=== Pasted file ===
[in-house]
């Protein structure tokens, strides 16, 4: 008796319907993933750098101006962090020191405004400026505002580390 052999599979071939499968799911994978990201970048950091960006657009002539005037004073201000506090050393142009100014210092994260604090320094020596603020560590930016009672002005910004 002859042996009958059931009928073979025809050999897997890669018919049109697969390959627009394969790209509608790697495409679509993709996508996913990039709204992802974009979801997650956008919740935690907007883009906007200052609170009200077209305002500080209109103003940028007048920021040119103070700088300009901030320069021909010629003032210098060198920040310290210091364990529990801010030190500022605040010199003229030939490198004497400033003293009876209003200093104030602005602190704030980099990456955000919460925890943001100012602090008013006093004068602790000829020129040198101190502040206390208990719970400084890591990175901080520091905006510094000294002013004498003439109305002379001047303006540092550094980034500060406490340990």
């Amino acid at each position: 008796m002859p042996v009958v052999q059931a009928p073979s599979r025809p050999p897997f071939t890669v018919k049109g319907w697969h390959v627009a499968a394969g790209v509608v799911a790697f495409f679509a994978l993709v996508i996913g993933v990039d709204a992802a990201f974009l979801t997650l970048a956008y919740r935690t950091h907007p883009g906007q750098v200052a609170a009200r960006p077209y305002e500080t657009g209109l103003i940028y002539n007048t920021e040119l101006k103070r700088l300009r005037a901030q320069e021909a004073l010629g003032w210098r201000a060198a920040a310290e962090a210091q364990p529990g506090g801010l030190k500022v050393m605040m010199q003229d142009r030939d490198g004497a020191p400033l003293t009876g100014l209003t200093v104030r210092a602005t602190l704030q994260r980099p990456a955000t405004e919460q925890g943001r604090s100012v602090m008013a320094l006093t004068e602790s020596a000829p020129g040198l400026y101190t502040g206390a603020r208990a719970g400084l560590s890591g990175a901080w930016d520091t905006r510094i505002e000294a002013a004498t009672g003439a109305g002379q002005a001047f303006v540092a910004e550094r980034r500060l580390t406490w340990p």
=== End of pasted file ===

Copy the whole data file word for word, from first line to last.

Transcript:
[in-house]
């Protein structure tokens, strides 16, 4: 008796319907993933750098101006962090020191405004400026505002580390 052999599979071939499968799911994978990201970048950091960006657009002539005037004073201000506090050393142009100014210092994260604090320094020596603020560590930016009672002005910004 002859042996009958059931009928073979025809050999897997890669018919049109697969390959627009394969790209509608790697495409679509993709996508996913990039709204992802974009979801997650956008919740935690907007883009906007200052609170009200077209305002500080209109103003940028007048920021040119103070700088300009901030320069021909010629003032210098060198920040310290210091364990529990801010030190500022605040010199003229030939490198004497400033003293009876209003200093104030602005602190704030980099990456955000919460925890943001100012602090008013006093004068602790000829020129040198101190502040206390208990719970400084890591990175901080520091905006510094000294002013004498003439109305002379001047303006540092550094980034500060406490340990």
């Amino acid at each position: 008796m002859p042996v009958v052999q059931a009928p073979s599979r025809p050999p897997f071939t890669v018919k049109g319907w697969h390959v627009a499968a394969g790209v509608v799911a790697f495409f679509a994978l993709v996508i996913g993933v990039d709204a992802a990201f974009l979801t997650l970048a956008y919740r935690t950091h907007p883009g906007q750098v200052a609170a009200r960006p077209y305002e500080t657009g209109l103003i940028y002539n007048t920021e040119l101006k103070r700088l300009r005037a901030q320069e021909a004073l010629g003032w210098r201000a060198a920040a310290e962090a210091q364990p529990g506090g801010l030190k500022v050393m605040m010199q003229d142009r030939d490198g004497a020191p400033l003293t009876g100014l209003t200093v104030r210092a602005t602190l704030q994260r980099p990456a955000t405004e919460q925890g943001r604090s100012v602090m008013a320094l006093t004068e602790s020596a000829p020129g040198l400026y101190t502040g206390a603020r208990a719970g400084l560590s890591g990175a901080w930016d520091t905006r510094i505002e000294a002013a004498t009672g003439a109305g002379q002005a001047f303006v540092a910004e550094r980034r500060l580390t406490w340990p």